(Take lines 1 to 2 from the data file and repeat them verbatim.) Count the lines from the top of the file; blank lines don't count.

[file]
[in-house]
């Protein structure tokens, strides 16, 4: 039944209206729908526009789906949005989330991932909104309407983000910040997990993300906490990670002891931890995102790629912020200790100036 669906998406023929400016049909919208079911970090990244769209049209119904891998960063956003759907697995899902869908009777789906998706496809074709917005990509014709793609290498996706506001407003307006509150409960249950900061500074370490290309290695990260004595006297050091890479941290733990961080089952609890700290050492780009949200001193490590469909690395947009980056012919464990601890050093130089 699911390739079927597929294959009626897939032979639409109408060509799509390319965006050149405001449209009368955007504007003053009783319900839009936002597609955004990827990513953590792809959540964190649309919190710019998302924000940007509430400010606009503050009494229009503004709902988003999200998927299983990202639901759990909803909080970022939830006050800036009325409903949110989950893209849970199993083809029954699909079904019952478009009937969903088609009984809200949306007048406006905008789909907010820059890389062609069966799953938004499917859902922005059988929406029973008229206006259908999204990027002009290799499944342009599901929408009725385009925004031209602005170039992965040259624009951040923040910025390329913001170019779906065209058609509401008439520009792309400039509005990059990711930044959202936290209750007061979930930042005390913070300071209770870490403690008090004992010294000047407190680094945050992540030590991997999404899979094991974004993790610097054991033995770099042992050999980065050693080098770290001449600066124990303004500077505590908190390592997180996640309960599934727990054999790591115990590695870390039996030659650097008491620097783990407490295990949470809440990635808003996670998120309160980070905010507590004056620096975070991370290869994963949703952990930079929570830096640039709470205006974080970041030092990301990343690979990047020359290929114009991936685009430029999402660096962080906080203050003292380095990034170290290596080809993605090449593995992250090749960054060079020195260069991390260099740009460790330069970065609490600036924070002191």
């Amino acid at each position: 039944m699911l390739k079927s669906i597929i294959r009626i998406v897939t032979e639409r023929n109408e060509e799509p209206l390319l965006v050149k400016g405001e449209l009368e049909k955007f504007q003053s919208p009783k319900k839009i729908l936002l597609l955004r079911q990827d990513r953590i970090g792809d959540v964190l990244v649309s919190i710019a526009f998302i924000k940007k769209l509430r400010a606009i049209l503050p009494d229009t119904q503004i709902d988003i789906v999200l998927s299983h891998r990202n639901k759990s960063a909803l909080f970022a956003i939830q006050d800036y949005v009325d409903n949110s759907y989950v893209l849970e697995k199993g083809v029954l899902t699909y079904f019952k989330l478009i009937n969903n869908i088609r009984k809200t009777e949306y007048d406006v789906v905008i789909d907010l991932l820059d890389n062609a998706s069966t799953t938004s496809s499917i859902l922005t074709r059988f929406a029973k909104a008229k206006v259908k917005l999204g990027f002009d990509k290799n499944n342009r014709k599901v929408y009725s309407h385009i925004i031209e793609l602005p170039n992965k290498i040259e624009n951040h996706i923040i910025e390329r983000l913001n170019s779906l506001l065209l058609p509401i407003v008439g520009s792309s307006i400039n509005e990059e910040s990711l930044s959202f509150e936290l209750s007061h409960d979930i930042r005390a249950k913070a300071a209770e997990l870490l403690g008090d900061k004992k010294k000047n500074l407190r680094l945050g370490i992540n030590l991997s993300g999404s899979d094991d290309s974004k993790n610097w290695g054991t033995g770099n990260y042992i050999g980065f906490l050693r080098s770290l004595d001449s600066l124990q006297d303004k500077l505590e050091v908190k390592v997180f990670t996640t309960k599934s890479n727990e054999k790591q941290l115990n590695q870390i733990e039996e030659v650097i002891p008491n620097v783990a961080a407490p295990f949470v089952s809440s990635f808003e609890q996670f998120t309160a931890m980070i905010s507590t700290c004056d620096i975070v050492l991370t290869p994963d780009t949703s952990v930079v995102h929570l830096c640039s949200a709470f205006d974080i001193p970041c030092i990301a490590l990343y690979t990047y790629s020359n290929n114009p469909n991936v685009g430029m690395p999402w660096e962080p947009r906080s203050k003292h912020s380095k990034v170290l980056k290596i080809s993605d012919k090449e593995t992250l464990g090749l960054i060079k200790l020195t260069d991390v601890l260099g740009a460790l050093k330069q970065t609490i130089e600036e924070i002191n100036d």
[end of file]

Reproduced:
[in-house]
């Protein structure tokens, strides 16, 4: 039944209206729908526009789906949005989330991932909104309407983000910040997990993300906490990670002891931890995102790629912020200790100036 669906998406023929400016049909919208079911970090990244769209049209119904891998960063956003759907697995899902869908009777789906998706496809074709917005990509014709793609290498996706506001407003307006509150409960249950900061500074370490290309290695990260004595006297050091890479941290733990961080089952609890700290050492780009949200001193490590469909690395947009980056012919464990601890050093130089 699911390739079927597929294959009626897939032979639409109408060509799509390319965006050149405001449209009368955007504007003053009783319900839009936002597609955004990827990513953590792809959540964190649309919190710019998302924000940007509430400010606009503050009494229009503004709902988003999200998927299983990202639901759990909803909080970022939830006050800036009325409903949110989950893209849970199993083809029954699909079904019952478009009937969903088609009984809200949306007048406006905008789909907010820059890389062609069966799953938004499917859902922005059988929406029973008229206006259908999204990027002009290799499944342009599901929408009725385009925004031209602005170039992965040259624009951040923040910025390329913001170019779906065209058609509401008439520009792309400039509005990059990711930044959202936290209750007061979930930042005390913070300071209770870490403690008090004992010294000047407190680094945050992540030590991997999404899979094991974004993790610097054991033995770099042992050999980065050693080098770290001449600066124990303004500077505590908190390592997180996640309960599934727990054999790591115990590695870390039996030659650097008491620097783990407490295990949470809440990635808003996670998120309160980070905010507590004056620096975070991370290869994963949703952990930079929570830096640039709470205006974080970041030092990301990343690979990047020359290929114009991936685009430029999402660096962080906080203050003292380095990034170290290596080809993605090449593995992250090749960054060079020195260069991390260099740009460790330069970065609490600036924070002191």